The General Assembly seems to be committed to resolving Conformity this year, and in a revenue neutral fashion. Straight conformity would result in a tax increase on individuals and businesses of more than $200 million.
Both bills may still be considered this year, as they were included in the Sine Die resolution. A special subcommittee of the Senate Finance Committee was formed by Chairman Hugh Leatherman.
Hopefully, this committee will recommend a path forward so Conformity is resolved perhaps even by September.
Also on the tax front:
The House of Representatives Tax Policy Review Committee introduced legislation H. 5203 (Reps. Pope, Bowers, Jefferson, Erickson, and others) that enacts the “South Carolina Income Tax Act for Individuals, Trusts and Estates” and provides for a single flat rate income tax of 4.85%. This 14-member ad hoc committee was created in 2016 by Speaker of the House Jay Lucas and was responsible for reviewing South Carolina’s current tax code and submitting suggestions for reform to the Speaker.
The committee’s goal was to find ways to make our tax code lower, fairer and flatter. Committee Chairman Speaker Pro Tem Tommy Pope (R-Rock Hill) said he hoped introducing the legislation before adjourning this year would get the conversation started for action in the next legislative session.
While not included in the bill that was introduced, the committee also recommended removing all sales tax exemptions in place for all goods and services. This topic will be part of the larger discussion of reforming our state’s tax code moving forward.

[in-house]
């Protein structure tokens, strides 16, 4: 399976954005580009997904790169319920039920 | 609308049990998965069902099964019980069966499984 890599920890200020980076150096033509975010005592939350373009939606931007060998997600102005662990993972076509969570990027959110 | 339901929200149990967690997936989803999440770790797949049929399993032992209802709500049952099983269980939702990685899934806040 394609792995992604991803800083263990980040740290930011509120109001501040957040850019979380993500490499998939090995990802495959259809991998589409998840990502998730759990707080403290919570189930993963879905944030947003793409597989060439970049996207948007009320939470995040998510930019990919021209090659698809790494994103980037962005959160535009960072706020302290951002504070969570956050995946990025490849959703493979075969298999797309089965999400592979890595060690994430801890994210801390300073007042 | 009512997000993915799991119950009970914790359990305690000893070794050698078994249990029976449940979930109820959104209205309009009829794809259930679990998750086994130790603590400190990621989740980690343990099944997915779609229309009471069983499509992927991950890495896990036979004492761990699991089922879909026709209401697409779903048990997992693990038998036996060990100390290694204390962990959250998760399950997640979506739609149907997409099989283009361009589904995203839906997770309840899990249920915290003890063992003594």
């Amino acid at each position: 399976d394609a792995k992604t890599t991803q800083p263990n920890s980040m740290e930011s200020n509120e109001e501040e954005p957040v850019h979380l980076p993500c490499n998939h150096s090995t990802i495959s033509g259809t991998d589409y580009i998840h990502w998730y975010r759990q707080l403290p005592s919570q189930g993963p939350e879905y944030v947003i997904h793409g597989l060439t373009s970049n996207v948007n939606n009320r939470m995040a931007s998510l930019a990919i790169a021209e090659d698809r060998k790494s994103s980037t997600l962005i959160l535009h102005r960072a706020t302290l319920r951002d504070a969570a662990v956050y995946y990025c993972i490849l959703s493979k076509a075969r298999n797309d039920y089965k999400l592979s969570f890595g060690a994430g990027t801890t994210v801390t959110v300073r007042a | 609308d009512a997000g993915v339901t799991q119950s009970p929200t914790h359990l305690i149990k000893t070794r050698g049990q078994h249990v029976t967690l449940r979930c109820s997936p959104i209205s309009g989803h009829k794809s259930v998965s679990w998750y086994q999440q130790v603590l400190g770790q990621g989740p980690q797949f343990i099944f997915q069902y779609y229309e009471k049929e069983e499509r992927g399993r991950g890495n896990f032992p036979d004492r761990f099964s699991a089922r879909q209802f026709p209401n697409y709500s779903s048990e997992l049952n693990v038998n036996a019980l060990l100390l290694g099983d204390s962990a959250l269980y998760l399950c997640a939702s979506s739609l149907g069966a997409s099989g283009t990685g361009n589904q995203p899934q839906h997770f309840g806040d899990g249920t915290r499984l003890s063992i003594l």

ADDRESSING THE OPIOID CRISIS
Responding to our state’s opioid crisis, a number of bills were signed into law by the governor in May. Most of the bills were recommendations from the House Opioid Abuse Prevention Study Committee and the governor’s Opioid Task Force. The bills are listed above under “Healthcare”. Additionally, Governor Henry McMaster recently announced the South Carolina Opioid Emergency Response Plan, which details strategy and guidance developed to support state and local efforts to combat the opioid epidemic. The state Opioid Emergency Response Plan was developed as part of the ongoing collaboration of more than two dozen organizations that comprise the recently formed S.C. Opioid Emergency Response Team (SCOERT), which was created by Governor McMaster in December of 2017. The State Law Enforcement Division and the S.C. Department of Alcohol and Other Drug Abuse Services serve as the lead agencies of the SCOERT. The team has identified four focus areas to address the opioid problem, including: education and communication, prevention and response, treatment and recovery, and coordinated law enforcement strategies. View the plan here.
South Carolina’s state constitution requires the General Assembly to pass a balanced budget every year. This year, as has been the case recently, the legislature needed additional time and adopted the budget in the last week of the state’s fiscal year. The budget plan includes an increase to the base student cost for K-12 and a 1% salary increase for school teachers. The plan does not include a state employee pay increase. The finalized budget H. 4950 also includes:
$4 million in recurring base funding;
$51 million Lottery Tuition Assistance;
$11 million for Workforce Scholarships/Grants;
$11 million for high demand skill training equipment